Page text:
In life, we have wilderness experiences, times in which we may experience a spiritual dryness. These are often times when our faith is tested. This was certainly true for the children of Israel. God rescued them from bondage in Egypt through great signs and wonders. Yet they wondered if God could provide for their needs in a wilderness environment. Reading from Exodus:
From the wilderness of Sin the whole congregation of the Israelites journeyed by stages, as the Lord commanded. They camped at Rephidim, but there was no water for the people to drink. The people quarreled with Moses, and said, “Give us water to drink.” Moses said to them, “Why do you quarrel with me? Why do you test the Lord?” But the people thirsted there for water; and the people complained against Moses and said, “Why did you bring us out of Egypt, to kill us and our children and livestock with thirst?” So Moses cried out to the Lord, “What shall I do with this people? They are almost ready to stone me.” The Lord said to Moses, “Go on ahead of the people, and take some of the elders of Israel with you; take in your hand the staff with which you struck the Nile, and go. I will be standing there in front of you on the rock at Horeb. Strike the rock, and water will come out of it, so that the people may drink.” Moses did so, in the sight of the elders of Israel. He called the place Massah and Meribah, because the Israelites quarreled and tested the Lord, saying, “Is the Lord among us or not?” (Exodus 17:1-7)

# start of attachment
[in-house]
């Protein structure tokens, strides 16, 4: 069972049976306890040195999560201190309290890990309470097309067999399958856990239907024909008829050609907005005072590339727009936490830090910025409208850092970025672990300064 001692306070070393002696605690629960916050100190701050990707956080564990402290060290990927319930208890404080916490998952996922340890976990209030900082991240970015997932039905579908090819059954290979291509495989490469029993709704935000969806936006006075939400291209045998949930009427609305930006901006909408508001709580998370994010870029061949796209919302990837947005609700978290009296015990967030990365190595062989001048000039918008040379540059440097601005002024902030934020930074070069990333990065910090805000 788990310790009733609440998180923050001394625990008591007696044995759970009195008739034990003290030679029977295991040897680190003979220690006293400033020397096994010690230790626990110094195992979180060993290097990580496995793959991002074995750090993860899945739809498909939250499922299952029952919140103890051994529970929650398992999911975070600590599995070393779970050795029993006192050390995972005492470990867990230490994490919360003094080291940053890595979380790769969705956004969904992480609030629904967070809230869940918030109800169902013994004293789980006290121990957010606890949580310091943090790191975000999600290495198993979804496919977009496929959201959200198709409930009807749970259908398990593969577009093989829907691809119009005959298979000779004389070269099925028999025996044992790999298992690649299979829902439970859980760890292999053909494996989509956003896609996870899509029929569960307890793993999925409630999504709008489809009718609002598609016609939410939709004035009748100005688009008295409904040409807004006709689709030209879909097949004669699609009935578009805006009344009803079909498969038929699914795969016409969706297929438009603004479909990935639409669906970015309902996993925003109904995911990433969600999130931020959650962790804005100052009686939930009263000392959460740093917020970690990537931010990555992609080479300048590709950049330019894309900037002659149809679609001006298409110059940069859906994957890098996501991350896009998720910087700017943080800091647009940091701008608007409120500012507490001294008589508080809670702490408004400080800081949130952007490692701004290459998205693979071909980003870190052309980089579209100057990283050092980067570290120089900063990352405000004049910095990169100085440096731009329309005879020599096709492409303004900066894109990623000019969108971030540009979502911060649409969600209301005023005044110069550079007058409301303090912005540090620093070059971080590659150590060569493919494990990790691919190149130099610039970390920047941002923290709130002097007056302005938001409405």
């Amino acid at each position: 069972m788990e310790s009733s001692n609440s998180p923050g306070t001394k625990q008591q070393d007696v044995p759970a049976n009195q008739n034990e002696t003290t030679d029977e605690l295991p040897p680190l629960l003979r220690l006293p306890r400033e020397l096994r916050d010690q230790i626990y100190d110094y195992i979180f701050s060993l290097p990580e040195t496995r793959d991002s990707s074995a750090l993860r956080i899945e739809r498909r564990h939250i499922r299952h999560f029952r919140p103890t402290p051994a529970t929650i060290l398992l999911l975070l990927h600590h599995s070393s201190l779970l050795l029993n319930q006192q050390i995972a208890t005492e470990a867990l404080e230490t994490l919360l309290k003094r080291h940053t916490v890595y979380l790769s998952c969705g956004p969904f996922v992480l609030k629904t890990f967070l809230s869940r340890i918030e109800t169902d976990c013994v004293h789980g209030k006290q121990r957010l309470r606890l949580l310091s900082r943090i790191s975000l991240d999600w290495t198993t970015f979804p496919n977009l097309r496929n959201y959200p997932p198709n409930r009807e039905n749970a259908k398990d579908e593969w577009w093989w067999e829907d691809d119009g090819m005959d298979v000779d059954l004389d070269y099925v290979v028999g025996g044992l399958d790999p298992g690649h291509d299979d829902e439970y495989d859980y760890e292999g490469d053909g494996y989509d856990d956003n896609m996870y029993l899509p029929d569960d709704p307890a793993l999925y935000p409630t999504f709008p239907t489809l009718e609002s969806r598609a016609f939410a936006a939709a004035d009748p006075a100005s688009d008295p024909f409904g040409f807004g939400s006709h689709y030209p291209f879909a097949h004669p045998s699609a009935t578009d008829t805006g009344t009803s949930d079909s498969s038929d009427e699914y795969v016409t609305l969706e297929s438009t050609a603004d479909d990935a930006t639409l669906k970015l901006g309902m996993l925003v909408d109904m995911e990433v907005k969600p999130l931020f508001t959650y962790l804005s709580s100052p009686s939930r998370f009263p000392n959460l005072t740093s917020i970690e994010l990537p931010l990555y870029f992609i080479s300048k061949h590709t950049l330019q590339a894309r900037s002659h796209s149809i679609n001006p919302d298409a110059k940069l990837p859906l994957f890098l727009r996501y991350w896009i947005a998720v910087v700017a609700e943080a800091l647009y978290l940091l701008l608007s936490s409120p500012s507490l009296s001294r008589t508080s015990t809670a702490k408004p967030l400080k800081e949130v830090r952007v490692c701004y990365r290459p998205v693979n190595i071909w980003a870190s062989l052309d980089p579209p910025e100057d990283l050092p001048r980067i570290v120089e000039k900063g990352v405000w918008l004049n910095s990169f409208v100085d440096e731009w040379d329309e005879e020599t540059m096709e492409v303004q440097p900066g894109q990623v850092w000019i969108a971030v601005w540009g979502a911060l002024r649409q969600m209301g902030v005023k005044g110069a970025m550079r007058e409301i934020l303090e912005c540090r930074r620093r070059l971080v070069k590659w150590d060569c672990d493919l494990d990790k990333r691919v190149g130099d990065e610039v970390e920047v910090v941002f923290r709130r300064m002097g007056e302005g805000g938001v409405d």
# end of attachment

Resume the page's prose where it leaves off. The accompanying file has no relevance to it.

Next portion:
Wildernesses can test our faith and trust in God. Some might say that we should have enough faith to not ever experience a wilderness. I believe that God allows us to experience such times in our lives because they can help build our faith and character. Jesus was led by the Holy Spirit into the wilderness in preparation for his earthly ministry. He certainly did not lack faith in God, the Father.
Let us look at someone struggling with an apparent wilderness in her life. Jesus met a Samaritan woman at a well. He was passing through Samaria and his disciples had gone ahead to buy food
A Samaritan woman came to draw water, and Jesus said to her, “Give me a drink.” (His disciples had gone to the city to buy food.) The Samaritan woman said to him, “How is it that you, a Jew, ask a drink of me, a woman of Samaria?” (Jews do not share things in common with Samaritans.) Jesus answered her, “If you knew the gift of God, and who it is that is saying to you, ‘Give me a drink,’ you would have asked him, and he would have given you living water.” The woman said to him, “Sir, you have no bucket, and the well is deep. Where do you get that living water? Are you greater than our ancestor Jacob, who gave us the well, and with his sons and his flocks drank from it?” Jesus said to her, “Everyone who drinks of this water will be thirsty again, but those who drink of the water that I will give them will never be thirsty. The water that I will give will become in them a spring of water gushing up to eternal life.” The woman said to him, “Sir, give me this water, so that I may never be thirsty or have to keep coming here to draw water.” (John 4:7-15)
What was remarkable is that the woman responded to Jesus in the affirmative, without understanding all that Jesus was saying. She was willing to talk to him even though she was told not to do so.
What did Jesus mean by “living water?” The seventh chapter of John tells us:
On the last day of the festival, the great day, while Jesus was standing there, he cried out, “Let anyone who is thirsty come to me, and let the one who believes in me drink. As the scripture has said, ‘Out of the believer’s heart shall flow rivers of living water.’ ” Now he said this about the Spirit, which believers in him were to receive, for as yet there was no Spirit because Jesus was not yet glorified. (John 7:37-39)